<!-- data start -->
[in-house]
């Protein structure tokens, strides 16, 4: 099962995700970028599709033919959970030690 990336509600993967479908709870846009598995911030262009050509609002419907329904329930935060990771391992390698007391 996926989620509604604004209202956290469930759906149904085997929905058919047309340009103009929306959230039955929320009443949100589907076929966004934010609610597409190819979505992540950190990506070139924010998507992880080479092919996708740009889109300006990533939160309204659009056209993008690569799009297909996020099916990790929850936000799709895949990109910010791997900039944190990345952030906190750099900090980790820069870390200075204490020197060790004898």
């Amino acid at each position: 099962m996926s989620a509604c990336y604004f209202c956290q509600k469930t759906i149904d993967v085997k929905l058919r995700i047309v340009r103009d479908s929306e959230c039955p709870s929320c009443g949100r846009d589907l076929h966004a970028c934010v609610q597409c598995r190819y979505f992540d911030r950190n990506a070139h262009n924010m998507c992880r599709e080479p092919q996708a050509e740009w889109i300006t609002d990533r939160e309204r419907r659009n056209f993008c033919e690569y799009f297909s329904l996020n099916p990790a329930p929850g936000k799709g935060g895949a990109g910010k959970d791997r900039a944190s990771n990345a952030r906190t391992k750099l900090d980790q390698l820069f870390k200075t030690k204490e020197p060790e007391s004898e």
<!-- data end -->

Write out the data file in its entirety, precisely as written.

[in-house]
């Protein structure tokens, strides 16, 4: 099962995700970028599709033919959970030690 990336509600993967479908709870846009598995911030262009050509609002419907329904329930935060990771391992390698007391 996926989620509604604004209202956290469930759906149904085997929905058919047309340009103009929306959230039955929320009443949100589907076929966004934010609610597409190819979505992540950190990506070139924010998507992880080479092919996708740009889109300006990533939160309204659009056209993008690569799009297909996020099916990790929850936000799709895949990109910010791997900039944190990345952030906190750099900090980790820069870390200075204490020197060790004898």
């Amino acid at each position: 099962m996926s989620a509604c990336y604004f209202c956290q509600k469930t759906i149904d993967v085997k929905l058919r995700i047309v340009r103009d479908s929306e959230c039955p709870s929320c009443g949100r846009d589907l076929h966004a970028c934010v609610q597409c598995r190819y979505f992540d911030r950190n990506a070139h262009n924010m998507c992880r599709e080479p092919q996708a050509e740009w889109i300006t609002d990533r939160e309204r419907r659009n056209f993008c033919e690569y799009f297909s329904l996020n099916p990790a329930p929850g936000k799709g935060g895949a990109g910010k959970d791997r900039a944190s990771n990345a952030r906190t391992k750099l900090d980790q390698l820069f870390k200075t030690k204490e020197p060790e007391s004898e």